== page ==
Sometimes you think it is best for the OP of a question that you walk him step by step thru the answer. This is particularly likely when the question is a obvious homework problem. We don't just want to give someone the answer to homework because the point is the learning process not the answer. How should we deal with cases like this?

Here is a example of someone asking a obvious (in my opinion) homework problem. In this case things aren't helped by the question being vague about what exactly was supposed to be solved in what way. Still, I thought there was a good educational opportunity here for the OP.

I started with a brief answer giving the OP a first clue with the intent of adding more after responses from the OP as we walked thru the solution in steps. Admittedly, the original answer was merely a comment if taken by itself. Kortuk came along and converted it to a comment. I can see his point, but that of course makes the original intent impossible. I did state the intent in the answer for exactly this reason so folks like Kortuk could see what I was aiming at.

Should we be trying to do this at all? If it works then the OP hopefully learned well from the homework assignement and a nice record is left how such a problem can be addressed step by step. On the other hand, if the OP never comes back or decides not to cooperate, then we're left with a useless answer. My intent was to delete it in that case, although it is easy to forget to do that when there is no activity reminding you the question even exists. I can't promise I would have remembered about this question two days from now if it didn't bubble to the front page of the active list again.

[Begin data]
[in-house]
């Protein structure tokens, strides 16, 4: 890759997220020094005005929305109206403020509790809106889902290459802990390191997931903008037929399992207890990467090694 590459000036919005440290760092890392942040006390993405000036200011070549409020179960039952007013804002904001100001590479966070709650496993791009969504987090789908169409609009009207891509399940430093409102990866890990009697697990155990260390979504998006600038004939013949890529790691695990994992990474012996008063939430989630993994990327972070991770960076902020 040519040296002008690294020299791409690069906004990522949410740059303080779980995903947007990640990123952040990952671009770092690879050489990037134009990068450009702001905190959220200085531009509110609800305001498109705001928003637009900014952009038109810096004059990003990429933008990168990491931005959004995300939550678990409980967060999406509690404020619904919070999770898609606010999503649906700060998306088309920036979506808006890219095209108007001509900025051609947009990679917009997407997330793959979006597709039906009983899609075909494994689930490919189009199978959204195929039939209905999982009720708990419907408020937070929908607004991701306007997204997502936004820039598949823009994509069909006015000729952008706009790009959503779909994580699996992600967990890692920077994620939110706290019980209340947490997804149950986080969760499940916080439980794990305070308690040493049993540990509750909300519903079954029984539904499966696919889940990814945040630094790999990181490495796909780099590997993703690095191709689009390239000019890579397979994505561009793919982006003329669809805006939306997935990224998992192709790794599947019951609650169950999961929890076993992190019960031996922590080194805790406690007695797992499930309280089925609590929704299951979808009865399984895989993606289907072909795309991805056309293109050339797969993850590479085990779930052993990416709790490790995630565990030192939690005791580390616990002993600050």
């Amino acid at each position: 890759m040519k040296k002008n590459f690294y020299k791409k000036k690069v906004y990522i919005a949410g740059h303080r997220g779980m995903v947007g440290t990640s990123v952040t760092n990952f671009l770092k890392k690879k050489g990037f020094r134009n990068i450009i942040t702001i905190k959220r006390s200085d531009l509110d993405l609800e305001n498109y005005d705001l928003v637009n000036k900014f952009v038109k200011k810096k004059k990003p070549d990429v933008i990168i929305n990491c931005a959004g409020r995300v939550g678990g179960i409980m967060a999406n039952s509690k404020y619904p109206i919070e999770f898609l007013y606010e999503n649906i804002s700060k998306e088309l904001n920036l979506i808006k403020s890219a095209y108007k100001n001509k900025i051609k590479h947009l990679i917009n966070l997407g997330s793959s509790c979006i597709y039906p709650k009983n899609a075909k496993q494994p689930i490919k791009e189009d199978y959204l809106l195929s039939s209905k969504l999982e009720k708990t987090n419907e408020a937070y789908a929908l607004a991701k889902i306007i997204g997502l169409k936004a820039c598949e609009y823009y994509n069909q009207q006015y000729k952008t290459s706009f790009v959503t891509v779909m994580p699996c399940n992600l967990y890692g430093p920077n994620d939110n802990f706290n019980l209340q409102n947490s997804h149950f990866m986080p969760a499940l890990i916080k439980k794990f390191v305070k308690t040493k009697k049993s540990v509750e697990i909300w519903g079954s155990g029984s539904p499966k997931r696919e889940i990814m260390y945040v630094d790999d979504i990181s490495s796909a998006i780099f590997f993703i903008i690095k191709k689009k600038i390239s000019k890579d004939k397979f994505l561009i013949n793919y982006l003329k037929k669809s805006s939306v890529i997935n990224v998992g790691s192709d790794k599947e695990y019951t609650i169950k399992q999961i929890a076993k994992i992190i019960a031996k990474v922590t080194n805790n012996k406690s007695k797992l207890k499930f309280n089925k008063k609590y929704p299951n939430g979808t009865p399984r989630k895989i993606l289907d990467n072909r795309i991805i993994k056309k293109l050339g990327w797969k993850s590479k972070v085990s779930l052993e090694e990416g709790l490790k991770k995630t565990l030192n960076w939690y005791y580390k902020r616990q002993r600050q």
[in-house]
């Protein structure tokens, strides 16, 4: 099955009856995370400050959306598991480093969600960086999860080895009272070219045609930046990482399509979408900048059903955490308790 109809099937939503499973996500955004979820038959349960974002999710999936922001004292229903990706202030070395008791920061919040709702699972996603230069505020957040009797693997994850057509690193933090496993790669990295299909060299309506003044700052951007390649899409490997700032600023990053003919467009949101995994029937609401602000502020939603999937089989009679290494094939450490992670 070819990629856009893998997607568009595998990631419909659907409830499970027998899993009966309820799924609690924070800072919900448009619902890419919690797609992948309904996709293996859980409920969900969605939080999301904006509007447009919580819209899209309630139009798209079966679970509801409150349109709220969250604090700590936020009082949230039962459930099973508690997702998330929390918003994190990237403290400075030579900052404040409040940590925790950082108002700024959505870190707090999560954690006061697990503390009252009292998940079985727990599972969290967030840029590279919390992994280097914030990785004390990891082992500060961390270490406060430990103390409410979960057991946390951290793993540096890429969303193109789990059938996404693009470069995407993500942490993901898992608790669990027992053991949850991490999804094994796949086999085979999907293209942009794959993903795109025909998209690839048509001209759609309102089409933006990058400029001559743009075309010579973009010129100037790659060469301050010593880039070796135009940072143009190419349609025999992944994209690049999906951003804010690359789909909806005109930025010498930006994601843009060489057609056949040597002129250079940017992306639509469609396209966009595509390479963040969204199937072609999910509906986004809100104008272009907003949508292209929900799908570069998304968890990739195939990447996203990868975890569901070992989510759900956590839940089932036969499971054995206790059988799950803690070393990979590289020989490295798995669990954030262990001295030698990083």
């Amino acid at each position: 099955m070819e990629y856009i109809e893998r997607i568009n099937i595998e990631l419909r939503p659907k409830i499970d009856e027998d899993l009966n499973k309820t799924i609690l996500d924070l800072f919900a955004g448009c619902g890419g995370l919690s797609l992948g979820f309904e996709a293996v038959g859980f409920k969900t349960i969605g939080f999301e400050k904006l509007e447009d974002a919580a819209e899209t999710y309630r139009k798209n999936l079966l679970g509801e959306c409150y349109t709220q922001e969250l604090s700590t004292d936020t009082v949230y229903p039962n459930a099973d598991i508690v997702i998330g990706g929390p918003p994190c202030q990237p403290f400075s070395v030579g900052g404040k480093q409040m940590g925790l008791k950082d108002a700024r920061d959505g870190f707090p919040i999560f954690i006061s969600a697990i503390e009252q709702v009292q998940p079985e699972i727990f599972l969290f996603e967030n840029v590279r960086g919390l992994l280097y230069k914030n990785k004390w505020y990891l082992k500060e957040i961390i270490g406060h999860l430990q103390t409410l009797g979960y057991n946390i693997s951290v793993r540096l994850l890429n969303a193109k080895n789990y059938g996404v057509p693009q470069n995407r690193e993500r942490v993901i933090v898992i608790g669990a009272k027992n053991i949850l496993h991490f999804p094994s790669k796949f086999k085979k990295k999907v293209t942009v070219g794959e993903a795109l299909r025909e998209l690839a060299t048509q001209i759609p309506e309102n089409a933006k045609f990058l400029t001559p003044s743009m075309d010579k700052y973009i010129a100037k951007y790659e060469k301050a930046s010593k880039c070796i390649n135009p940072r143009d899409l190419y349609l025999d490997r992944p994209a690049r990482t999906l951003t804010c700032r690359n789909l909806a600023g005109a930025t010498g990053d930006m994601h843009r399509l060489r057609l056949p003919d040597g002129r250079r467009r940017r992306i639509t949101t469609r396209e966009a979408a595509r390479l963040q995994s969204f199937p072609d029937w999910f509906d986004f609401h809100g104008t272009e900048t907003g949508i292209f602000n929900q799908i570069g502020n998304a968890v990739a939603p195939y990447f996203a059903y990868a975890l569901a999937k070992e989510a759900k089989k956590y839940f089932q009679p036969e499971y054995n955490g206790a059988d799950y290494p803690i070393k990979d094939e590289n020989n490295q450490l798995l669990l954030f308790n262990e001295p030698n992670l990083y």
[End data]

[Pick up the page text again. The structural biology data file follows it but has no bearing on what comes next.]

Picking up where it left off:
I'm truly on the fence about this, so I'm really asking. I can see it both ways. I'm hoping a consensus emerges to provide guidance the next time this kind of situation arises.

  • \$\begingroup\$ Is your idea to change also the question with the answer? \$\endgroup\$ – clabacchio Jun 1 '12 at 11:23
  • \$\begingroup\$ I'm asking here about evolving a answer. Let's assume the homework problem is well enough stated up front, despite that not being the case in the example I linked to. \$\endgroup\$ – Olin Lathrop Jun 1 '12 at 12:16
  • \$\begingroup\$ I still think that an answer showing the OP work is a solution \$\endgroup\$ – clabacchio Jun 1 '12 at 12:20
  • \$\begingroup\$ I recognize this exact issue, a partial answer being moved to the comments (on other SE sites too). Don't know how to solve that, but I was thinking about a 'Best Before' setting to an answer, automatically removing it when no additional information is added. \$\endgroup\$ – jippie Jun 3 '12 at 9:32

I think that, once a question is well specified, it should not evolve over time. Evolving means changing. So, it means that something is modified in, added to or deleted from the question. In any case, when a question is changed, a good answer may no longer be appropriate, and even other initially less appropriate answers may be a better fit. It may take quite effort and time to keep all that coherent. For me, this is like going from complexity \$O(N)\$ to \$O(N·M)\$.